Physicality and finishing plays remain an emphasis for Louisville football’s offensive line, but with another year under the direction of offensive line coach Dwayne Ledford, the linemen are forming together even more.
“Inside the meeting rooms it’s a more family vibe,” redshirt freshman Renato Brown said. “We were close last year, but we are really molding together this year.”
Louisville brings back experience to its offensive line this fall.
Robbie Bell and Caleb Chandler each started all 13 games at right and left guard, respectively. Cole Bentley started at center in the final six games last year.
Adonis Boone started in place of Mekhi Becton at left tackle while also playing guard in Louisville’s rotation.
Cameron DeGeorge, a graduated transfer from UConn, has started 33 games in his career. The 6-foot-4, 290-pound Massachusetts native can play tackle or guard.
Competing against the offensive line in practice, defensive end Tabarius Peterson has noticed improved from the group.
“The o-line has been doing great, we have a couple new guys that have come in and produced a lot,” Peterson said. “They are hard workers. This year has been amazing going against them.”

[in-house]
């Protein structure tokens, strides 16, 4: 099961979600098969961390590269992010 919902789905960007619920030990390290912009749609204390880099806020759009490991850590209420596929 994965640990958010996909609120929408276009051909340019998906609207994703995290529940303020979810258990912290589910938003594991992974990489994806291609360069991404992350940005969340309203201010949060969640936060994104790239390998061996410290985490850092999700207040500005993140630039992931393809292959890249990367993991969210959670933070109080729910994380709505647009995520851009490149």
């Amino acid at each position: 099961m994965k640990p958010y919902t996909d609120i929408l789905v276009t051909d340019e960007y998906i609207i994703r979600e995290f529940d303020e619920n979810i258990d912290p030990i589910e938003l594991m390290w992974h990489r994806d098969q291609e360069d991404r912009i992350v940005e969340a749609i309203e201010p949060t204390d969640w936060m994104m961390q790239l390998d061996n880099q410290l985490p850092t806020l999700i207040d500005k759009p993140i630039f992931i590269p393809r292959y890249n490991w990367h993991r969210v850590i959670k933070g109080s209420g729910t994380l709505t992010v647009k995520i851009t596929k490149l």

Brown, who played in four games before preserving his redshirt as a freshman in 2019, used last year to help him adjust to the speed of the collegiate game.
“I think it was getting me ready for this year,” Brown said. “It gave me good experience to see what a college football game was like.”
With a year of experience, Brown doesn’t consider himself a younger player anymore. He has seen newcomers try to earn their way onto the field this fall.
Louisville signed four incoming freshmen to its 2020 recruiting class in Austin Collins, Tim Lawson, Luke Kandra and Kobby Baynes. Trevor Reid, the top-ranked junior-college offensive tackle, was added as well.
Brown has seen Baynes’ effort in practice leading up to the season.
“He still makes freshman mistakes, but when he goes out on the football field you see that he wants to get better,” Brown said.
As Louisville develops a rotation, position flexibility along the offensive line is important.
“We can really shift things around if we need to,” Brown said.
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